yourself as an authorized user and waiting 30-60 days to apply so
    there’s less chance of the system automatically rejecting
    you.
  • Business cards generally don’t count. Even though you
    list your social security number when you apply for business cards,
    the accounts themselves sit on a separate business credit report
    and as such usually do not count against your 5/24 status. There
    are a few exceptions to this, such as business cards issued by

    Capital One
    Discover
    and TD Bank, which will show on your personal credit report and use
    up a 5/24 slot.

Welcome bonuses
Both Chase Sapphire cards can be quite rewarding, but be sure you
understand how the sign-up bonuses work.

Chase also imposes restrictions on earning sign-up bonuses,
though these aren’t as strict as those of American Express. In
general, you won’t be able to earn a sign-up bonus on a Chase
card if you currently hold that card in your wallet or if you
earned a sign-up bonus on that exact card in the last 24-48
months.

Here’s the specific language on most Chase cards’
application pages (this was copied from the
Chase Freedom Unlimited
‘s page):

“This product is not available to either (i) current
cardmembers of this credit card, or (ii) previous cardmembers of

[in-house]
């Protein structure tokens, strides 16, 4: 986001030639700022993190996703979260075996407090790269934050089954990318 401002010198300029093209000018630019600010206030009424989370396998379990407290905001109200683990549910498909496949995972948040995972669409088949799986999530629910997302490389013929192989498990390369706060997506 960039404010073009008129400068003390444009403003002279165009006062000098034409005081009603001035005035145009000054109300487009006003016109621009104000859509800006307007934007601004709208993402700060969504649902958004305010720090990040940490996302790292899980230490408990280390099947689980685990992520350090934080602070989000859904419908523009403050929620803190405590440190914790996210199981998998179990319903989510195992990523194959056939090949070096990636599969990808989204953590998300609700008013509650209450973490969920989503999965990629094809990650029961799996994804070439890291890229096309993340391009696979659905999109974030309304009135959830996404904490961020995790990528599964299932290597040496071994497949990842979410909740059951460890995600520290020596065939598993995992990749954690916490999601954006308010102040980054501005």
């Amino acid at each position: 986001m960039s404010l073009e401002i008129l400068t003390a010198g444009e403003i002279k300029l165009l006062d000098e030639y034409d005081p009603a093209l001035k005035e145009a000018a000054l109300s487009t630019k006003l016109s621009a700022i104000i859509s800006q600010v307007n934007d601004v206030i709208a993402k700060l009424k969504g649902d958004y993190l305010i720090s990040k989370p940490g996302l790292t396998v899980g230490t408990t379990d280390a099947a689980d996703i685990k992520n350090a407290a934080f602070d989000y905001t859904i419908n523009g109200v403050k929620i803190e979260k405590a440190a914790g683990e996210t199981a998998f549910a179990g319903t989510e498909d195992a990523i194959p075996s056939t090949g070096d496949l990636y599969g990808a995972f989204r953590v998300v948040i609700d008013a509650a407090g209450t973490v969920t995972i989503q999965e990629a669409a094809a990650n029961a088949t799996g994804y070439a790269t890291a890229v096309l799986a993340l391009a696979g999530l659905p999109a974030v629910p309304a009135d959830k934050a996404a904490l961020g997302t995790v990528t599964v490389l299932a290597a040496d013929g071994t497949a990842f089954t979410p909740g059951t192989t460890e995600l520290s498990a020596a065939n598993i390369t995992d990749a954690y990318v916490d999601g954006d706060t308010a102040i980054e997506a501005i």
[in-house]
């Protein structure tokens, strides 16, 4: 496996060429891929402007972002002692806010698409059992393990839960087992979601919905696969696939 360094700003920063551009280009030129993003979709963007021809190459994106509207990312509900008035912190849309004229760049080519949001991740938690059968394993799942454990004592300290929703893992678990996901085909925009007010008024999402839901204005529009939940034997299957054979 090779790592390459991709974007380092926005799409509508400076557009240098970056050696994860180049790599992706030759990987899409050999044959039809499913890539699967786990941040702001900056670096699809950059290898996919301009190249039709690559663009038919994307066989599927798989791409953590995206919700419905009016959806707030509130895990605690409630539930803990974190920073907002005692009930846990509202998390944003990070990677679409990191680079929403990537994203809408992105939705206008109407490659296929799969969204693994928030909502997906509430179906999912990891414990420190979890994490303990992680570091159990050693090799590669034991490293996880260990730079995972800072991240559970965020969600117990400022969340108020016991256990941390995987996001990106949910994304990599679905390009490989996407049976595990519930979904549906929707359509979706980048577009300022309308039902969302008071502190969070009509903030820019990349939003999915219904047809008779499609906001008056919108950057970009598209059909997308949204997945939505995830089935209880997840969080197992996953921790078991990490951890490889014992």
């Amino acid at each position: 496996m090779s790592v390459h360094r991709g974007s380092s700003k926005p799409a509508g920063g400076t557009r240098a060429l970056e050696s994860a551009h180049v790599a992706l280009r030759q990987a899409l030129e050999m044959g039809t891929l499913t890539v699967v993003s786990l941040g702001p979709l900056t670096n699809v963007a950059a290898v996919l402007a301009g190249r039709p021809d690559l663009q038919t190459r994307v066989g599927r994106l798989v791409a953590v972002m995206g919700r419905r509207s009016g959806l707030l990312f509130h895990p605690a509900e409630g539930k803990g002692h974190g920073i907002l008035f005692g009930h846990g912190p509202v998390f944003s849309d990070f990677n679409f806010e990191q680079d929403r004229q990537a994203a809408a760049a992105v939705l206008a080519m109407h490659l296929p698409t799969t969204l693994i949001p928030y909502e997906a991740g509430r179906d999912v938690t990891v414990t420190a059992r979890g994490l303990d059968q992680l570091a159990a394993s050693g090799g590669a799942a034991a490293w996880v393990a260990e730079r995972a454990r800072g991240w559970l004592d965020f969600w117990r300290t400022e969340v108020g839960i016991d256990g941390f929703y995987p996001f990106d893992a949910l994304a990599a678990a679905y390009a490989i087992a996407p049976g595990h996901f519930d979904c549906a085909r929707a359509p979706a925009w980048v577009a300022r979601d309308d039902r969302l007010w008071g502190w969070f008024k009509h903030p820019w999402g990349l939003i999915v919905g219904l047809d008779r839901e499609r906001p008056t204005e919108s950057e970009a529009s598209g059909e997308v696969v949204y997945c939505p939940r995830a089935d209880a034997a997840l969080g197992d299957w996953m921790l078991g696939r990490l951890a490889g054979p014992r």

this credit card who received a new cardmember bonus for this
credit card within the last 24 months.”

In other words, you must cancel or downgrade a card before
reapplying for it, but you don’t need to wait two years to apply
after cancelling. The 24-month waiting period starts when you
receive the sign-up bonus, not when you cancel the card.

It’s also worth noting that there are some slight variations
to this policy that apply to specific cards:

Interestingly enough, this “rule of pairs” doesn’t (as of
now) appear to apply to the
IHG Rewards Club Premier Credit Card
, which was launched
in April 2018
to replace the old IHG Rewards Club Select Credit
Card.

Citi The Citibank Corporate Office & Headquarters are viewed in midtown Manhattan July 14, 2014. Citigroup on Monday agreed to pay $7 billion to settle allegations it misled investors on mortgage-linked securities ahead of the financial crisis in the latest US crackdown on a financial giant. US Attorney General Eric Holder, calling Citi
Like the other two major issuers, Citi imposes its own set of
credit card application restrictions. (Photo by Timothy A.
Clary/AFP/Getty Images)Number of cards

Like Chase, Citi typically doesn’t limit the overall number of
credit cards you’re allowed to have, instead using the same
approach of limiting your overall credit across all of your Citi
cards. Once you’ve reached that tipping point, you’ll likely be
given the “application pending” notice when you apply for a new
card. A quick call to Citi’s reconsideration line
(1-800-695-5171) should help you get approved by moving some credit
from one card to the new one.

That being said, one of my colleagues was actually immediately
denied for the CitiBusiness® / AAdvantage® Platinum Select®
World Mastercard® in January 2018, with the reason given that he
had reached the “maximum number of Citi credit cards.” It’s
unclear if that was based on the number of Citi cards he had open
at the time of his application (seven) or if it was based on the
number of cards he had opened with the issuer across his entire
lifetime. Citi is also known to be incredibly sensitive to recent
inquiries, so after you’ve used up..

Source: FS – All-Travel destinations-News2
The ultimate guide to credit card application restrictions